After fighting broke out between government forces and separatists, the formerly Serbian province of Kosovo was transferred to United Nations administration in 1999. In 2008, Kosovo declared independence. However, Belgrade continues to view its former province as Serbian territory. Over 100 countries, including 23 EU Member States, have recognised Kosovar independence, but full recognition and membership of most international organisations are still a long way off. Both Serbia and Kosovo aspire to EU membership – Serbia as a candidate country and Kosovo as a potential candidate. The EU insists that Serbia must normalise its relations with Kosovo before joining. Since 2011, with the help of EU mediation, the two neighbours have resolved some of the technical issues, but disagreements prevent normal day-to-day interaction between them in areas such as trade, energy supplies and cross-border travel. One of the main stumbling blocks is the situation of Kosovo's Serb minority. Around one in 12 Kosovars is an ethnic Serb, and nearly half of these are concentrated in the north. Despite efforts to integrate Serb-majority northern Kosovo into the rest of the country, Pristina still struggles to control the region. In 2013 and 2015, it agreed to grant autonomy to Serb-majority areas of Kosovo, but progress on this is now deadlocked. In 2018, the Kosovar and Serbian presidents floated the idea of a 'border correction', possibly involving the exchange of northern Kosovo for Albanian-majority Serbian districts. However, the proposal has been criticised by Germany, which fears that any territorial exchange risks sparking instability by calling into question other Western Balkan borders. There is also strong domestic opposition to the move in both Kosovo and Serbia. Despite growing pressure on both sides to finally reach a deal that could unlock the door to EU membership, relations remain tense and progress towards normalisation is currently at a standstill.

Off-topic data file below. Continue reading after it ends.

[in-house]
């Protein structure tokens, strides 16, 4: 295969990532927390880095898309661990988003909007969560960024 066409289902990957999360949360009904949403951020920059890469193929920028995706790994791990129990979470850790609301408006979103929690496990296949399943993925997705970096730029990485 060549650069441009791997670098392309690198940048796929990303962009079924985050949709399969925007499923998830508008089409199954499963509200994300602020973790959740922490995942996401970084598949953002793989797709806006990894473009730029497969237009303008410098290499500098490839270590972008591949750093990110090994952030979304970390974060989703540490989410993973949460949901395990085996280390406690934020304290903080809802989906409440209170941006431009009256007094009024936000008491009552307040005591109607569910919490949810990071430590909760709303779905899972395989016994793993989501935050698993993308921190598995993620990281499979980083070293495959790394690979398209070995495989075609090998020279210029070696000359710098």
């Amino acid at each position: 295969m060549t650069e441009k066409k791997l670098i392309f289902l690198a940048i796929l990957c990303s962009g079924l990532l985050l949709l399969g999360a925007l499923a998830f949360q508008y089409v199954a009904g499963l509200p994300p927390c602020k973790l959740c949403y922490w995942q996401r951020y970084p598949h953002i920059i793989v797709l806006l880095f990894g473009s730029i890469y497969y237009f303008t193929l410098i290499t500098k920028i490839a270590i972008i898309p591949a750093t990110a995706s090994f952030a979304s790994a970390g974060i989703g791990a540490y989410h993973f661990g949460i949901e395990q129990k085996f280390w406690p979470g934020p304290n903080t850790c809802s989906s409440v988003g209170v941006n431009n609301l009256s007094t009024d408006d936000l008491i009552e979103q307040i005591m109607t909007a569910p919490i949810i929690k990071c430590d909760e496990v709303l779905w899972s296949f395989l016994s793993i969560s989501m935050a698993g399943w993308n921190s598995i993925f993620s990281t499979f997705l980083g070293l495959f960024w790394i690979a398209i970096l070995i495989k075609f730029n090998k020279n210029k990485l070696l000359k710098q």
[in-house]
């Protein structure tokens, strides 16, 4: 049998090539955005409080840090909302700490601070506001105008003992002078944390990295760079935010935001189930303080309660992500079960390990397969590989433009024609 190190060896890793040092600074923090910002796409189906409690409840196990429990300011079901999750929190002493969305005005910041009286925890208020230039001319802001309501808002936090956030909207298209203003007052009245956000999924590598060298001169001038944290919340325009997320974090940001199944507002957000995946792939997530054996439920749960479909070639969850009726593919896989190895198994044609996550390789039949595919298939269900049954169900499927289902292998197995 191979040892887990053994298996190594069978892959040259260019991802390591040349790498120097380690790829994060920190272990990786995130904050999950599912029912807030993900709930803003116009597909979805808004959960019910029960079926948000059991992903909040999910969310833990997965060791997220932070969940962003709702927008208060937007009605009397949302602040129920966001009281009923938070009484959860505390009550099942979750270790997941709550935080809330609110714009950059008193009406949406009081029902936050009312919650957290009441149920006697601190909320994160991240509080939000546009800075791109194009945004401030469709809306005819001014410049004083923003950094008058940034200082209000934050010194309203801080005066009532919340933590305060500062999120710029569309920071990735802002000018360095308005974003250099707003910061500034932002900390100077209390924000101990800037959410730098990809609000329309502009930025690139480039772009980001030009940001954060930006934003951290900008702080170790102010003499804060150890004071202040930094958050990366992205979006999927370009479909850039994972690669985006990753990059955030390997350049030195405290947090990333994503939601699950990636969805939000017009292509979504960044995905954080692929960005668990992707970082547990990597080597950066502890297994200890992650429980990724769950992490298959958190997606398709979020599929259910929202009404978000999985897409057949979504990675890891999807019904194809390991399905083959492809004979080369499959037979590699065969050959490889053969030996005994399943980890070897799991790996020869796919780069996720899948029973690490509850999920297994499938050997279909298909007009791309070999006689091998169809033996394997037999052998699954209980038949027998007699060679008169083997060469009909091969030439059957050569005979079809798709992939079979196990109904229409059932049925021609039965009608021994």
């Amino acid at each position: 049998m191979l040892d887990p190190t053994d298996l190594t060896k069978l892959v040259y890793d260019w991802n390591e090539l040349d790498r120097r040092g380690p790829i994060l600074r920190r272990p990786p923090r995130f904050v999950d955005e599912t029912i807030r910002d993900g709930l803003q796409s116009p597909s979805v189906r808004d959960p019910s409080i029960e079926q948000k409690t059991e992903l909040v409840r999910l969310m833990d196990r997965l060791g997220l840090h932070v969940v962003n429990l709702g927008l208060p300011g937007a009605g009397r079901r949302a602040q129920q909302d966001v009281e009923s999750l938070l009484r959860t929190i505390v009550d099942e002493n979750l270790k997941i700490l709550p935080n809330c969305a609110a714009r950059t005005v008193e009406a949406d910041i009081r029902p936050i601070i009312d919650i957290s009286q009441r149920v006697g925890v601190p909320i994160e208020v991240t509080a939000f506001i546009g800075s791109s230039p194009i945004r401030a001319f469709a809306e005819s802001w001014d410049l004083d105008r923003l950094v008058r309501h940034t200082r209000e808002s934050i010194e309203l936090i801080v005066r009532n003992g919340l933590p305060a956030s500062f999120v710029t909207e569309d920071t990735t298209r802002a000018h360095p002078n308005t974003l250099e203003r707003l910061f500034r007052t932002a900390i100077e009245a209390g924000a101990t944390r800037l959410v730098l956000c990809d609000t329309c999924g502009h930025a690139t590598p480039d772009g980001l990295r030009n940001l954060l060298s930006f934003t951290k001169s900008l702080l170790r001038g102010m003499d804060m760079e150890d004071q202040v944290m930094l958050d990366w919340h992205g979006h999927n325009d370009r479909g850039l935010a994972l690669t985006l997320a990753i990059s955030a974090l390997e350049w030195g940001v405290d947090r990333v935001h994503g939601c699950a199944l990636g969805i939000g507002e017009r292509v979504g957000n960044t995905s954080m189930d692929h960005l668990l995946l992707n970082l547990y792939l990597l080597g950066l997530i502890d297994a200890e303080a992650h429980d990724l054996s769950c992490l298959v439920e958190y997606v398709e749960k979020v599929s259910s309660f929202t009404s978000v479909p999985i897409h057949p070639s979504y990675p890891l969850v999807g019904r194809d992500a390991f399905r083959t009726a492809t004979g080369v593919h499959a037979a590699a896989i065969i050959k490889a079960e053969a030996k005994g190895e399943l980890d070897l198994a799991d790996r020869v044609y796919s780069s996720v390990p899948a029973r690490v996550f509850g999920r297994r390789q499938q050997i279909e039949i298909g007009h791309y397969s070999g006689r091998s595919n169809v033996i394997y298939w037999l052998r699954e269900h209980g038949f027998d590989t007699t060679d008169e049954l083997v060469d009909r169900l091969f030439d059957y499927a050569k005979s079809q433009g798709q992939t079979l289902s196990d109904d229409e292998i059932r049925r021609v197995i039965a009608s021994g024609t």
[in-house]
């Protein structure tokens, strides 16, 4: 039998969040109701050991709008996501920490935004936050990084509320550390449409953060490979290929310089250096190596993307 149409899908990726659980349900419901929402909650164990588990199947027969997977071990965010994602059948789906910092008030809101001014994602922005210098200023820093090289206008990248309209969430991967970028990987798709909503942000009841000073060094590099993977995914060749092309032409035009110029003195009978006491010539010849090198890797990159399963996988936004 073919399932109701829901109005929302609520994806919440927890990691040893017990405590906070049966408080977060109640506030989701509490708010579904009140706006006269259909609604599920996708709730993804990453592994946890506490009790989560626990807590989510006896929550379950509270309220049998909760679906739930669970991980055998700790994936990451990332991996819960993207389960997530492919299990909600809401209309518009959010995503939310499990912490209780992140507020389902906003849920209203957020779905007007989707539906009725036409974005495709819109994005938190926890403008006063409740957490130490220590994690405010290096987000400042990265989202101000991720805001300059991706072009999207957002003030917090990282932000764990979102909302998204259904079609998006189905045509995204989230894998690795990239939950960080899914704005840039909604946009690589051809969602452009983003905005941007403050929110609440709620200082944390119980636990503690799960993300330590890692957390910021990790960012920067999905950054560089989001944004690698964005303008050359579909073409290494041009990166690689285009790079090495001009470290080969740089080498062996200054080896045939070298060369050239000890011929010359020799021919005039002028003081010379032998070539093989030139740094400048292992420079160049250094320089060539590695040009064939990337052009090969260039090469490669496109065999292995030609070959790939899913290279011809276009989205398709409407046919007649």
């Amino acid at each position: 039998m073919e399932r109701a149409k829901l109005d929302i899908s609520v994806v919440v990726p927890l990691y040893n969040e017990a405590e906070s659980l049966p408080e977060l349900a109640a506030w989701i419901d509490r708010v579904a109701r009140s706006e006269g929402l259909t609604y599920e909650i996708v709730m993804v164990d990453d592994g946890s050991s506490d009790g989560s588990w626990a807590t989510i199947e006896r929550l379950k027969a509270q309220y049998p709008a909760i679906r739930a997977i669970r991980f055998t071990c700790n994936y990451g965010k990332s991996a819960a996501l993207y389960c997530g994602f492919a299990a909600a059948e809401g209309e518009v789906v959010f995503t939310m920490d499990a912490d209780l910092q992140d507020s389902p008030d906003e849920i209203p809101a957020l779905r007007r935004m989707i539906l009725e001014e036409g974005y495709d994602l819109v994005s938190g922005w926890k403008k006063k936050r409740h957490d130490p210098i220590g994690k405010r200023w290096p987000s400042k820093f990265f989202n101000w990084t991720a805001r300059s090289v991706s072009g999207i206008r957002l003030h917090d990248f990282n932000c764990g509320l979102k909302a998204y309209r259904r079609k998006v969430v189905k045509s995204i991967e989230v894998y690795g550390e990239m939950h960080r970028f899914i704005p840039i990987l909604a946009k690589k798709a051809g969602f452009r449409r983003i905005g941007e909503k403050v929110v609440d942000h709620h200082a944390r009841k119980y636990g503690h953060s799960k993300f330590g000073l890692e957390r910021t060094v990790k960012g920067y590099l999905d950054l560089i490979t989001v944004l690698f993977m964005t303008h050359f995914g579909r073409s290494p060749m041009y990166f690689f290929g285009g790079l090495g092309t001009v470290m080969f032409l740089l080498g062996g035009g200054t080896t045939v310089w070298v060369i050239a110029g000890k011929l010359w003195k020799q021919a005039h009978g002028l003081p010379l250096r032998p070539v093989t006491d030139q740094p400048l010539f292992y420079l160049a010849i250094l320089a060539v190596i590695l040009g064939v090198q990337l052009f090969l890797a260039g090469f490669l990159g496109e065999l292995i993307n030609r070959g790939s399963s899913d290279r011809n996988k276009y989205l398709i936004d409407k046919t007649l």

Policy Departments' Monthly Highlights - February 2019

11-02-2019

The Monthly Highlights publication provides an overview, at a glance, of the on-going work of the policy departments, including a selection of the latest and forthcoming publications, and a list of future events.

The Monthly Highlights publication provides an overview, at a glance, of the on-going work of the policy departments, including a selection of the latest and forthcoming publications, and a list of future events.

China [What Think Tanks are thinking]

08-02-2019